Video Smoke Detection

Video smoke detectors work especially well in large open spaces as they offer a wider coverage than other types of detectors. Most video smoke alarms use visual-spectrum imagery to detect the presence of smoke. They can do this because of some software incorporated into the camera or on a centrally connected computer. This software analyses each frame of video multiple times a second, using an algorithm that has been trained to identity groups of pixels that behave like smoke or fire. The algorithm is trained on flaming fires and smoky, smouldering ones, meaning they understand a variety of different pixel patterns.

Aspirating Smoke Detection System (ASDs)

Aspirating systems are typically much quicker at identifying fires than their equivalents, able to detect smoke before it is visible to the naked eye. They contain a central detection unit which sucks air through a network of pipes. The air in the pipes is then tested using a laser, working in a similar way to a photoelectric detector. If the light scatters it means there are smoke particles present, which triggers the alarm.

Learn more: What is an Aspirating Smoke Detection System?

Addressable vs. Conventional Fire Alarm Systems

So, we’ve gone through the main types of detectors on the market, but how do they combine into a fire alarm system? The two main systems for commercial buildings are addressable and conventional, both of which we are proud to offer at Sovereign.

The main difference is how the detectors communicate with the fire alarm panel. Addressable systems are more intelligent and can provide the control panel with more detailed information because there is one wire connecting all the devices and each device has its own unique address. By contrast, in a conventional system each detector is wired separately to the panel and there will be multiple devices covering one zone. So, essentially, an alarm will point to a zone, rather than a device, meaning it is more difficult to work out exactly where the incident has occurred.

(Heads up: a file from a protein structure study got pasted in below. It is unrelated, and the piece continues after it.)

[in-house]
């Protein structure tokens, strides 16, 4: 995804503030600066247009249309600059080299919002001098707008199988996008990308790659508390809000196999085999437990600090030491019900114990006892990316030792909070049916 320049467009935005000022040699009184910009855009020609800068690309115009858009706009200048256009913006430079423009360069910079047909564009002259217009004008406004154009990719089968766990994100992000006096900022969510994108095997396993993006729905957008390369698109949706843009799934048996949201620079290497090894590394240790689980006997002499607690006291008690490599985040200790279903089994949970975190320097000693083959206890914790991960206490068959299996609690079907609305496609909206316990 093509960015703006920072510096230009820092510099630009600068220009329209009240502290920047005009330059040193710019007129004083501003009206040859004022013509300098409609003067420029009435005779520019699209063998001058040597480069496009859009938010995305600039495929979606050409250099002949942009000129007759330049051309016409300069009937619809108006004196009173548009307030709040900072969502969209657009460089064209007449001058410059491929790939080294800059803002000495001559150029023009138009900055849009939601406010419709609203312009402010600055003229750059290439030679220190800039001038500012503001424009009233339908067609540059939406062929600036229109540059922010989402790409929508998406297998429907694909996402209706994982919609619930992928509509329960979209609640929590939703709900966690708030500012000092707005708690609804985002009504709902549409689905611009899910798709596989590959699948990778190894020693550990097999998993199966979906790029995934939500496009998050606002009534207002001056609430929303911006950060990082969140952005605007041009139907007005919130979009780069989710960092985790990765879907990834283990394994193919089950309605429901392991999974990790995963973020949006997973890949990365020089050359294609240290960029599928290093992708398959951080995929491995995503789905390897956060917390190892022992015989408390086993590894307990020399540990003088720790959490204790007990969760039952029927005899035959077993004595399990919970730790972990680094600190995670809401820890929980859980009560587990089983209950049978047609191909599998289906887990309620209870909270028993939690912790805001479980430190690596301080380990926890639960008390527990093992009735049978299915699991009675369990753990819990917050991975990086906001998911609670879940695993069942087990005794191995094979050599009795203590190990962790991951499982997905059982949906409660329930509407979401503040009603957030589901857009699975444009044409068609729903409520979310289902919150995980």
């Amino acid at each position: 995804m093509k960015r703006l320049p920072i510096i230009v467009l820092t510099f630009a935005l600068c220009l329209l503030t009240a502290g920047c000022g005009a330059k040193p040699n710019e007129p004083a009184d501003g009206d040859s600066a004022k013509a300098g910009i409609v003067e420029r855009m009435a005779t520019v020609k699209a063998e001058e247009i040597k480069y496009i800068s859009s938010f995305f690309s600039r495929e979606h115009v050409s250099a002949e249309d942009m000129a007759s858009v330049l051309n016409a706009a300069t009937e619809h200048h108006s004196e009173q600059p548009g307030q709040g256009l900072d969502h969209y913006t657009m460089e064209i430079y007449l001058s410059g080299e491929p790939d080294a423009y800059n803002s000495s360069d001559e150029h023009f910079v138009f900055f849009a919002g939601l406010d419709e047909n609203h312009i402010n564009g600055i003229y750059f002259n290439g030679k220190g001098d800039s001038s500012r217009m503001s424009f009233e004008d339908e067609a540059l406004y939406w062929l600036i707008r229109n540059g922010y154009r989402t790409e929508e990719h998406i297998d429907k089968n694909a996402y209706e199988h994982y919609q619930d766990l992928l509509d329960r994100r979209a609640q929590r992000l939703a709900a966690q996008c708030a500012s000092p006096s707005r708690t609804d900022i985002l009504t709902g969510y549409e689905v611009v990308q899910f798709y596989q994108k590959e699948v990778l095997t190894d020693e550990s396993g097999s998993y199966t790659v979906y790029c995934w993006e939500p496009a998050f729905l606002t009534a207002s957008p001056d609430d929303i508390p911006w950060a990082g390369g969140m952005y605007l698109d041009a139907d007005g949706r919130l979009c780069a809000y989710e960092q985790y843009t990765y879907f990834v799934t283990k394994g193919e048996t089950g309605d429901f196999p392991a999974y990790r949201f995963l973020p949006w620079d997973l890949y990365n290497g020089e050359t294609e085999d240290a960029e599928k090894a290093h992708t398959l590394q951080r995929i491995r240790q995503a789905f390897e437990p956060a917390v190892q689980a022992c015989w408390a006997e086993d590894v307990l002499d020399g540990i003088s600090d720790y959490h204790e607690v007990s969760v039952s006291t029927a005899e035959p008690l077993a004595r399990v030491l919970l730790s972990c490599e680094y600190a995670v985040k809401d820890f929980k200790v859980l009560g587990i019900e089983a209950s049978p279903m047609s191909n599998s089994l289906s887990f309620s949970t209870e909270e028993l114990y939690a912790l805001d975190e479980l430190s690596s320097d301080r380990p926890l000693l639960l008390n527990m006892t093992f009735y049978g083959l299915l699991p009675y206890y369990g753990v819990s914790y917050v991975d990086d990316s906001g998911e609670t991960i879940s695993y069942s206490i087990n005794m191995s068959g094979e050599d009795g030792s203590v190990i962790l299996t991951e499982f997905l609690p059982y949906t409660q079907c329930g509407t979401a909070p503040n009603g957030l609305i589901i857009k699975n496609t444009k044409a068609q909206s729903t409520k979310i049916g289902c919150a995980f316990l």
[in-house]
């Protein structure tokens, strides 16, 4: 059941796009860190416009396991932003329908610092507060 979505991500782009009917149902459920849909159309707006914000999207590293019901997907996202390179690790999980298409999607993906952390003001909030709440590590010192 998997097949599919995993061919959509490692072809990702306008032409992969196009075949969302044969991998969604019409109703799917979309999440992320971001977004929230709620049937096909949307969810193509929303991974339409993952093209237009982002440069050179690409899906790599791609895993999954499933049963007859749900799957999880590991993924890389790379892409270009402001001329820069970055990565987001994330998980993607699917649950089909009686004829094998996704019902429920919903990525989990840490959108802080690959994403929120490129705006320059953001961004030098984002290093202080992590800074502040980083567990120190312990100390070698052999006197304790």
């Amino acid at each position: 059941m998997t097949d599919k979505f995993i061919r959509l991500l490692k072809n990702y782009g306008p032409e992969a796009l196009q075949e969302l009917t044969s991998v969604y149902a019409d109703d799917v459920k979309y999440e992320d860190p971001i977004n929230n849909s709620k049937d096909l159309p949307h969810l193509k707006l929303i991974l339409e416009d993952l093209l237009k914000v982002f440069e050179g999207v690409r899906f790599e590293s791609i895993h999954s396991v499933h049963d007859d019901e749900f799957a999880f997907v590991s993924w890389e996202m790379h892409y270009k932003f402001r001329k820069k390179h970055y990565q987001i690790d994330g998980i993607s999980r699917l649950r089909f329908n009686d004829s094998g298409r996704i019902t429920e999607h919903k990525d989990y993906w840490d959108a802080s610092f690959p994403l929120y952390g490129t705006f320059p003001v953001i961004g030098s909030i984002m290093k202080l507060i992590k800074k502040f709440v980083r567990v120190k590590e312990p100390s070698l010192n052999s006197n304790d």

Depending on your premises, level of risk, and budget, one of these systems is likely to be more suitable than the other. If you need more advice on which to choose, we’re here to help.

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Total Fire Safety with Sovereign Fire & Security

Whatever kind of building you’re responsible for, installing a fire and smoke alarm system that you can rely on is key. With Sovereign at your side, you can rest easy knowing that our solution is tailored to your premises and primed to detect even the earliest stages of fire. When it comes to keeping your site and employees safe, dependable detection makes all the difference. So, don’t wait until tomorrow, let’s sort out your fire safety today.

Contact us for more information on any of our services.

Read next: Fire and Security Maintenance Plan

Read next: A Beginner’s Guide to Life Safety Systems